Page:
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Who was Ayman Al Zawahiri and how was he killed?

Who was Ayman Al Zawahiri?

The rise and fall of Zawahiri’s predecessor, Osama bin Laden, was somewhat paralleled by his own journey from flaming revolutionary to the most wanted man in the world. From the middle of the 1990s, the men had forged a strong alliance, attracting jihadists from all over the world to create a significant and long-lasting danger to the western order. Their cooperation had been sparked by rage over the persecution of Muslims in Israel/Palestine and in Afghanistan.

Zawahiri had played a key role in every change in al-circumstances. Qaida’s On the planning meetings for 9/11, he was in charge of logistics. He also played a larger role in the 1998 bombings in Tanzania, the attack on the USS Cole two years later, and the 2004 train bombings in Madrid.

Zawahiri was possibly the most important operational figure in the terror group until US forces murdered Osama bin Laden at a home in central Pakistan in 2011. However, as al-Qaida struggled to maintain relevance without it in the broader jihadist cause, Zawahiri became less important.

He had more ties to Islamic militancy than his boss had. As the son of a doctor and scholar, Zawahiri developed his worldview in Cairo in the late 1970s, when he had adopted the Palestinian cause and had assisted in the formation of the Islamic Jihad group, which was responsible for the assassination of Egypt’s president Anwar Sadat.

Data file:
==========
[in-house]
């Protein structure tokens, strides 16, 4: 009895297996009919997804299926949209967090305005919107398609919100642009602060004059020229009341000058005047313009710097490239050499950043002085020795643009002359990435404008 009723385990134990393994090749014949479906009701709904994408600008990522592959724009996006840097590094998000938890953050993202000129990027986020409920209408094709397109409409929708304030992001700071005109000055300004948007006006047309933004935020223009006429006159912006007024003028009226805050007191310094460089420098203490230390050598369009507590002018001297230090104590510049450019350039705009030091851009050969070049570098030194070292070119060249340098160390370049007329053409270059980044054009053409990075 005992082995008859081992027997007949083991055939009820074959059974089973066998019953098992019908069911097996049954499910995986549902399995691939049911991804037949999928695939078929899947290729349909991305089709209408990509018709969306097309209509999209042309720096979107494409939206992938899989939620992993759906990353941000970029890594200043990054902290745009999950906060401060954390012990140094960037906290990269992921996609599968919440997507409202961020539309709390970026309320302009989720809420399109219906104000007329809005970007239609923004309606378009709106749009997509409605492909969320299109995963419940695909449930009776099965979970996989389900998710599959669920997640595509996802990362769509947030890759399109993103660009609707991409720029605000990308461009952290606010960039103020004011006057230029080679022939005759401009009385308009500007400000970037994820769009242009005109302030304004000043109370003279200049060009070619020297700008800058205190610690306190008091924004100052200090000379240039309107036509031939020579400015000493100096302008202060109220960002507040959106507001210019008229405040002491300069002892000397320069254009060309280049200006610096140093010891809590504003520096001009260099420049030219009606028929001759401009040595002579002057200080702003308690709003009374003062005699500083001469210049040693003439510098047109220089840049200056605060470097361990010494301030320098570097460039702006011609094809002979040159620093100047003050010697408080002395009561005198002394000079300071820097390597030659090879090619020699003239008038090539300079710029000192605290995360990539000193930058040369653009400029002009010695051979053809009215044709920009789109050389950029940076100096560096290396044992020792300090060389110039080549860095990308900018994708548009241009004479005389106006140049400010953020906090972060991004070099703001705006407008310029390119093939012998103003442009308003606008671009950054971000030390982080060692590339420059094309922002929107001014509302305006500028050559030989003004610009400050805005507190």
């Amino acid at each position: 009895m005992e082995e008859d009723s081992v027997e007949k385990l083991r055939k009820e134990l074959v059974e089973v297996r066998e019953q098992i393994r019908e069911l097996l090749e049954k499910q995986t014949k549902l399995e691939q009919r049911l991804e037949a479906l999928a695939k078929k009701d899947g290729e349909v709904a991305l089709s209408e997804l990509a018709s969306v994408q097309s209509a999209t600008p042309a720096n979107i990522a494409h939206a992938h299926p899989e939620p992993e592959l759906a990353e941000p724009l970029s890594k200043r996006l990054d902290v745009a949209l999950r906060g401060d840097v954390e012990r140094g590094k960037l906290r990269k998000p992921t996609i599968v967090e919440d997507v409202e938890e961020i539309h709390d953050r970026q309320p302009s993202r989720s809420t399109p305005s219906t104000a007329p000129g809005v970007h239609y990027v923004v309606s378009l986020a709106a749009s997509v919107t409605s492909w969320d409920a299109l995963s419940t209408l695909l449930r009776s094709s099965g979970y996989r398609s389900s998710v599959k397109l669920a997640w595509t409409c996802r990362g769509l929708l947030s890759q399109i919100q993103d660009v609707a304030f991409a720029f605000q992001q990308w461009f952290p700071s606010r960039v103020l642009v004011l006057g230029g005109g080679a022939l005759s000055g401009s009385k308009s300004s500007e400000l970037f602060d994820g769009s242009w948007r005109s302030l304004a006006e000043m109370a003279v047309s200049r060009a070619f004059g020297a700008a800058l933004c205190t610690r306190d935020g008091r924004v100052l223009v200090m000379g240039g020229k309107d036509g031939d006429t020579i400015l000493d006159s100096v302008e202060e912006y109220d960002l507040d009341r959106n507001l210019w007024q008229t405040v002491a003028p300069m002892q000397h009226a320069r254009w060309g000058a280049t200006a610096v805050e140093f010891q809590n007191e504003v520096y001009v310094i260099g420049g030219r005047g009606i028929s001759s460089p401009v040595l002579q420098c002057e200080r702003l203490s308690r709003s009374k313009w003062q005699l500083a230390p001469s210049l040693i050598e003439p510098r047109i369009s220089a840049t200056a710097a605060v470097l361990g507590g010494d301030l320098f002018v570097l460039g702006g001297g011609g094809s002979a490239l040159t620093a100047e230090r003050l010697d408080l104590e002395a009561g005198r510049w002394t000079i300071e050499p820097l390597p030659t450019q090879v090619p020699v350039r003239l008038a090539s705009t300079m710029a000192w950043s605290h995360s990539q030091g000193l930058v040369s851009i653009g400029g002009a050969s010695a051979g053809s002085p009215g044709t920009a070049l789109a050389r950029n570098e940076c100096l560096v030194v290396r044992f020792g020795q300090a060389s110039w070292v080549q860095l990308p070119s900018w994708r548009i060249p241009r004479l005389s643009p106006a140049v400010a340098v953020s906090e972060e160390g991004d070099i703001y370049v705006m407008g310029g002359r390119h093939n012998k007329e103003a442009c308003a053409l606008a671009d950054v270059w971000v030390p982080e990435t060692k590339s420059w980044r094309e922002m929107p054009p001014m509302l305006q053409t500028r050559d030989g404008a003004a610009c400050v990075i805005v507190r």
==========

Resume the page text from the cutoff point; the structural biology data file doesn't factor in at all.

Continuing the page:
His first encounter with the outside world took place from a cage in a courtroom in Cairo, when he declared his staunch opinions with a hectoring finger that would later become well-known. Zawahiri had read Sayyid Qutb’s explosive writings and studied the Muslim Brotherhood, whose works served as the ideological foundation for what would later develop into the worldwide jihad.

The would-be terrorist disagreed with his educated Egyptian family; one of his grandfathers served as the Grand Imam of al-Azhar, the highest authority in Sunni Islam, and his grandfather’s uncle was a founding secretary of the Arab League. In different circumstances, Zawahiri might have become a politician.

But he had no qualms about rejecting his upbringing and joining a Saudi who was leading a radically different life. Although Zawahiri had greater prestige and power than Bin Laden, the latter had a more liberal upbringing in Jeddah.

The Saudi teacher, however, was followed without hesitation by the Egyptian pupil from the Arab world to the Afghanistan/Pakistan region. He mated with a Pashtun woman and fit well in. From the organization’s early months until his passing, he made friends with his hosts and became a powerful figure inside al-Qaida. But the demise of Bin Laden did have an effect. A void was left by the removal of a person of such significance and charisma that the stern figure in the background could never replace.

He was still determined to extend the group’s influence throughout the globe, but new challenges arose. The first of these was the Arab Spring, a phenomena that demonstrated that popular uprisings, rather than just militant Islamic jihad, were capable of toppling the exact Arab regimes that Zawahiri detested. Then the global jihad rival Islamic State appeared, starving al-Qaida of resources.